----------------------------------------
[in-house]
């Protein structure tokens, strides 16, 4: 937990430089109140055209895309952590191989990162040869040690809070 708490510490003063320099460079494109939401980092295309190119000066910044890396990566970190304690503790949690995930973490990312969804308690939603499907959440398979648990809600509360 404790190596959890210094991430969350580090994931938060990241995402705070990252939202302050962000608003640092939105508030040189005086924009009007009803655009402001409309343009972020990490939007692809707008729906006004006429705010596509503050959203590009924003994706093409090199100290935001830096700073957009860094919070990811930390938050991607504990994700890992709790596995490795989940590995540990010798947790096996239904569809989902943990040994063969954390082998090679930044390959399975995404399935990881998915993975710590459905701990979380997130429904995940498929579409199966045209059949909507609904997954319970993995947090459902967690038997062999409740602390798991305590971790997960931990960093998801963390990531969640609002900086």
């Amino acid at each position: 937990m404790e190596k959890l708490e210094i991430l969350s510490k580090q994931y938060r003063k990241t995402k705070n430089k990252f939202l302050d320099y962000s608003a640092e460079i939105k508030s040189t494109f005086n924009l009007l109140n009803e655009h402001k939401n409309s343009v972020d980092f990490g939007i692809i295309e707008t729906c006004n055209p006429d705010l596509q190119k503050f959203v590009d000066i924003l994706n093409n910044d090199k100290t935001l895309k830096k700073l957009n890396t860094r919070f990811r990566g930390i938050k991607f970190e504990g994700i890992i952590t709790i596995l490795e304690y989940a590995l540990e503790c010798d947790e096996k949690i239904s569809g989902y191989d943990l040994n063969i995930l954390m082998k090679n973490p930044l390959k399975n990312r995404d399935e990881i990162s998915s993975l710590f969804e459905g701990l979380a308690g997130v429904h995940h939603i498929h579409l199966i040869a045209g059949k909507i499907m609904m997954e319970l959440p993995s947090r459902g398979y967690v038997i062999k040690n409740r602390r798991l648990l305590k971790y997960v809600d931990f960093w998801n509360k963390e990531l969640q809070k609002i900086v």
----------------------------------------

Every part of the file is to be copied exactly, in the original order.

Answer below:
[in-house]
């Protein structure tokens, strides 16, 4: 937990430089109140055209895309952590191989990162040869040690809070 708490510490003063320099460079494109939401980092295309190119000066910044890396990566970190304690503790949690995930973490990312969804308690939603499907959440398979648990809600509360 404790190596959890210094991430969350580090994931938060990241995402705070990252939202302050962000608003640092939105508030040189005086924009009007009803655009402001409309343009972020990490939007692809707008729906006004006429705010596509503050959203590009924003994706093409090199100290935001830096700073957009860094919070990811930390938050991607504990994700890992709790596995490795989940590995540990010798947790096996239904569809989902943990040994063969954390082998090679930044390959399975995404399935990881998915993975710590459905701990979380997130429904995940498929579409199966045209059949909507609904997954319970993995947090459902967690038997062999409740602390798991305590971790997960931990960093998801963390990531969640609002900086």
């Amino acid at each position: 937990m404790e190596k959890l708490e210094i991430l969350s510490k580090q994931y938060r003063k990241t995402k705070n430089k990252f939202l302050d320099y962000s608003a640092e460079i939105k508030s040189t494109f005086n924009l009007l109140n009803e655009h402001k939401n409309s343009v972020d980092f990490g939007i692809i295309e707008t729906c006004n055209p006429d705010l596509q190119k503050f959203v590009d000066i924003l994706n093409n910044d090199k100290t935001l895309k830096k700073l957009n890396t860094r919070f990811r990566g930390i938050k991607f970190e504990g994700i890992i952590t709790i596995l490795e304690y989940a590995l540990e503790c010798d947790e096996k949690i239904s569809g989902y191989d943990l040994n063969i995930l954390m082998k090679n973490p930044l390959k399975n990312r995404d399935e990881i990162s998915s993975l710590f969804e459905g701990l979380a308690g997130v429904h995940h939603i498929h579409l199966i040869a045209g059949k909507i499907m609904m997954e319970l959440p993995s947090r459902g398979y967690v038997i062999k040690n409740r602390r798991l648990l305590k971790y997960v809600d931990f960093w998801n509360k963390e990531l969640q809070k609002i900086v």